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Some states and jurisdictions are no longer collecting dead birds because they have sufficiently established that the virus is in an area, and additional testing will not reveal any more information. Shifting resources away from testing of dead birds allows those resources to be devoted elsewhere in surveillance and control.
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While it is true that certain types of birds and bats eat mosquitoes, putting up bird and bat houses on your property will not necessarily help prevent the transmission of the West Nile Virus. Several agencies have tried to control mosquitoes by using birds, bats, dragonflies, and frogs. However, according to the American Mosquito Control Association, there is no proof that bats, purple martins, or other animals that eat insects are able to eat enough adult mosquitoes to make a difference.
One reason for this is because purple martins fly and eat during the day and most mosquitoes are active at night. In addition, most bats eat June bugs and moths but do not eat mosquitoes. Also, bats can transmit the rabies virus, and encouraging them to live in your yard could pose a health risk to your family and neighbors.
Mosquito control can be divided into two areas of responsibility - individual and public. Public spraying to control mosquitoes is just one of many pest control methods used for effective long-term mosquito control. The reduction, elimination, or treatment of mosquito breeding areas is the best and most cost-effective technique for mosquito control. The most important things you and the citizens of your community can do to reduce the risk of exposure to the West Nile Virus are to eliminate mosquito-breeding areas in your environment and limit your exposure to feeding mosquitoes. Many female mosquitoes can lay 100 to 300 eggs on the surface of fresh or stagnant water every third night during its life span.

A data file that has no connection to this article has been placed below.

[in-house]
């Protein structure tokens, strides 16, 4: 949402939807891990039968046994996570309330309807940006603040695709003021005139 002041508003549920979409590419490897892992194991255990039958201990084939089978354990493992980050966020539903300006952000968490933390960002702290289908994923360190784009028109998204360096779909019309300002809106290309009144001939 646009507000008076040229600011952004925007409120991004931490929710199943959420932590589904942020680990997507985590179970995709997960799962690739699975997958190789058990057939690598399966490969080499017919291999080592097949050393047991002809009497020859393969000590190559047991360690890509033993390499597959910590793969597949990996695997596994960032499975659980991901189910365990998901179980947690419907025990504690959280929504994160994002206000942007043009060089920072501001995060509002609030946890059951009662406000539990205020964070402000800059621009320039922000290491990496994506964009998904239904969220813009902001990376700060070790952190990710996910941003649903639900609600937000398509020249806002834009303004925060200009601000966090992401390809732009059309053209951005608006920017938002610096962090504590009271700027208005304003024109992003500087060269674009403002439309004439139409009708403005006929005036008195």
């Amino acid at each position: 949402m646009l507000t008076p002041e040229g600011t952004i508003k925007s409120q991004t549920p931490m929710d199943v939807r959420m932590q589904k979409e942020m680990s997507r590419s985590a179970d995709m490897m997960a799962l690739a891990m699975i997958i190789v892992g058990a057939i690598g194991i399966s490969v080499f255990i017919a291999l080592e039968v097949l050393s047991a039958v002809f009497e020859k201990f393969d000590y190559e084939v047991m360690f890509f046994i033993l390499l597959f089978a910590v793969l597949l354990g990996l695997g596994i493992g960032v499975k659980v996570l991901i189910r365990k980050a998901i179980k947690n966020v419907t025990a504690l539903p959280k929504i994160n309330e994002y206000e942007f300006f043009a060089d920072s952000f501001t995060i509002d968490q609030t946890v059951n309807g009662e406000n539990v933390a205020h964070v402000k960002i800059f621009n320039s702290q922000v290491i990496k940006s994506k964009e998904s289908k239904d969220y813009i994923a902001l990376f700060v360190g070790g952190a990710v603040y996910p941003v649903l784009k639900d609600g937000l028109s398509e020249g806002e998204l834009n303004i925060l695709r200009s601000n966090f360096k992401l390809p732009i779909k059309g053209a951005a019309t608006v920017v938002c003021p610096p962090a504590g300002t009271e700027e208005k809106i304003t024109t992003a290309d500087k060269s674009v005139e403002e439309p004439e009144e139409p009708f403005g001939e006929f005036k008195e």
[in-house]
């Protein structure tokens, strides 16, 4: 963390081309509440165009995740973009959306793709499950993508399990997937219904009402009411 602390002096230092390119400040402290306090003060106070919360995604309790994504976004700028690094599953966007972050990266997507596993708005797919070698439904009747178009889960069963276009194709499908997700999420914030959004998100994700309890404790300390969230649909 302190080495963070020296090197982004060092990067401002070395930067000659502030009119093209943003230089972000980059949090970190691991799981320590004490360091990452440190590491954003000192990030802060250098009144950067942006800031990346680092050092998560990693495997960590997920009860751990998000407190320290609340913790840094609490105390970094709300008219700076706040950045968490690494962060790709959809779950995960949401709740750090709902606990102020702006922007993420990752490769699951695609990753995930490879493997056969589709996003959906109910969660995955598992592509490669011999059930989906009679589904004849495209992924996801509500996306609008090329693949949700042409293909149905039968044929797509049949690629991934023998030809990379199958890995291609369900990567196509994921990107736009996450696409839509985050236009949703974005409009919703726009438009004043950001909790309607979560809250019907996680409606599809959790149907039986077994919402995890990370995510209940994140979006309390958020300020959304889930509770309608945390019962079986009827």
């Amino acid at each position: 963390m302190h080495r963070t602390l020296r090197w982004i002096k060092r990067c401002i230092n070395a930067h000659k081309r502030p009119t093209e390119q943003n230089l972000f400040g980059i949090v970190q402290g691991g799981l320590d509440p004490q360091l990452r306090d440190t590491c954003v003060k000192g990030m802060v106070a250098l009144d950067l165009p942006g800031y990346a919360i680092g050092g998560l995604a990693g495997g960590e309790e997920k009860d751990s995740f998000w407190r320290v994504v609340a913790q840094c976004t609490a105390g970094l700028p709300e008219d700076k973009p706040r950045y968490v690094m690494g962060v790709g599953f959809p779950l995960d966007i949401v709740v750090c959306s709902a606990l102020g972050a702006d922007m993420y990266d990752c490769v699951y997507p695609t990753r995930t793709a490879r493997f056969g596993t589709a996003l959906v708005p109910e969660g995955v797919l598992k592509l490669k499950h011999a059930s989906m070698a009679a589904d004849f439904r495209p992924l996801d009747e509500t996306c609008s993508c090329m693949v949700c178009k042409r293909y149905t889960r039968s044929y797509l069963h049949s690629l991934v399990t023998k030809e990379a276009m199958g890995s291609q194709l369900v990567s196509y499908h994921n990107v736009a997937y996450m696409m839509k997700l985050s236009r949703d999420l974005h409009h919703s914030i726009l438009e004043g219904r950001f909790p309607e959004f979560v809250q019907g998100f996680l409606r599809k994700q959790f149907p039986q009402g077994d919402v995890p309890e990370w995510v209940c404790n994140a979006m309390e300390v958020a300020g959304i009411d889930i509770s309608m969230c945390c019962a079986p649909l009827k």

Here are some simple things you can do to eliminate potential mosquito breeding sites in your environment:
No. West Nile Virus is spread to humans mainly through the bite from an infected mosquito. There is no proof that West Nile virus can be spread from person to person or from animal to person.
West Nile Virus transmission to people only occurs from the bite of an infected mosquito. Keep in mind, most people who become infected with West Nile Virus will have no symptoms at all. About 20% of people infected with West Nile Virus may develop mild flu-like symptoms. Less than 1% of those bitten by infected mosquitoes become severely ill.
To be tested for the West Nile Virus, you should contact your health-care provider. If necessary, a blood sample will be taken and sent to a laboratory for testing. Some states and jurisdictions are no longer collecting dead birds because they have sufficiently established that the virus is in an area, and additional testing will not reveal any more information. Shifting resources away from testing of dead birds allows those resources to be devoted elsewhere in surveillance and control.
You are right. Studies show that they actually attract mosquitoes into your yard. In addition, most insects killed by bug zappers include moths, beetles, and other harmless bugs - not mosquitoes. Mosquito control products are big business.
Americans have invested billions of dollars in zappers, repellers, and other products that claim they will keep pesky mosquitoes from biting. In almost every case, the merits of the product are rarely backed with scientific testing. All products should be thoroughly researched before you purchase them. Your best bet would be to use a proven method for keeping your home and property mosquito-free.